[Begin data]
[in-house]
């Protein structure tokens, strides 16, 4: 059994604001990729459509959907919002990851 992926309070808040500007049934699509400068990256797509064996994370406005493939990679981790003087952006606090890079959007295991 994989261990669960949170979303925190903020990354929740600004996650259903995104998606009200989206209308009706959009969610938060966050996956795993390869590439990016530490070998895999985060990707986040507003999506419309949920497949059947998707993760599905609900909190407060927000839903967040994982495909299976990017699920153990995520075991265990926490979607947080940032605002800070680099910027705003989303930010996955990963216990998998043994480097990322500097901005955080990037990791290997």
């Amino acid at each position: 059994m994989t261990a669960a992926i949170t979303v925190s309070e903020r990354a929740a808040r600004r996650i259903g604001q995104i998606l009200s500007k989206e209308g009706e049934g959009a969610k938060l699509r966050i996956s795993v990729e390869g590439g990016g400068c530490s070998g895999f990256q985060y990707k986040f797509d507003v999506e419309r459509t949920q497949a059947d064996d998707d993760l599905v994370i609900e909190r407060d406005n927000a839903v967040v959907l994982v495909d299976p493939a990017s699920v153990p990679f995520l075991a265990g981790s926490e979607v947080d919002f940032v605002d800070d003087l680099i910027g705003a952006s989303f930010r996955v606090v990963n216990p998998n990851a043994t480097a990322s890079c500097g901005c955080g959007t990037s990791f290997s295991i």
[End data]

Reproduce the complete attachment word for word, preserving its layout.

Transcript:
[in-house]
């Protein structure tokens, strides 16, 4: 059994604001990729459509959907919002990851 992926309070808040500007049934699509400068990256797509064996994370406005493939990679981790003087952006606090890079959007295991 994989261990669960949170979303925190903020990354929740600004996650259903995104998606009200989206209308009706959009969610938060966050996956795993390869590439990016530490070998895999985060990707986040507003999506419309949920497949059947998707993760599905609900909190407060927000839903967040994982495909299976990017699920153990995520075991265990926490979607947080940032605002800070680099910027705003989303930010996955990963216990998998043994480097990322500097901005955080990037990791290997």
């Amino acid at each position: 059994m994989t261990a669960a992926i949170t979303v925190s309070e903020r990354a929740a808040r600004r996650i259903g604001q995104i998606l009200s500007k989206e209308g009706e049934g959009a969610k938060l699509r966050i996956s795993v990729e390869g590439g990016g400068c530490s070998g895999f990256q985060y990707k986040f797509d507003v999506e419309r459509t949920q497949a059947d064996d998707d993760l599905v994370i609900e909190r407060d406005n927000a839903v967040v959907l994982v495909d299976p493939a990017s699920v153990p990679f995520l075991a265990g981790s926490e979607v947080d919002f940032v605002d800070d003087l680099i910027g705003a952006s989303f930010r996955v606090v990963n216990p998998n990851a043994t480097a990322s890079c500097g901005c955080g959007t990037s990791f290997s295991i």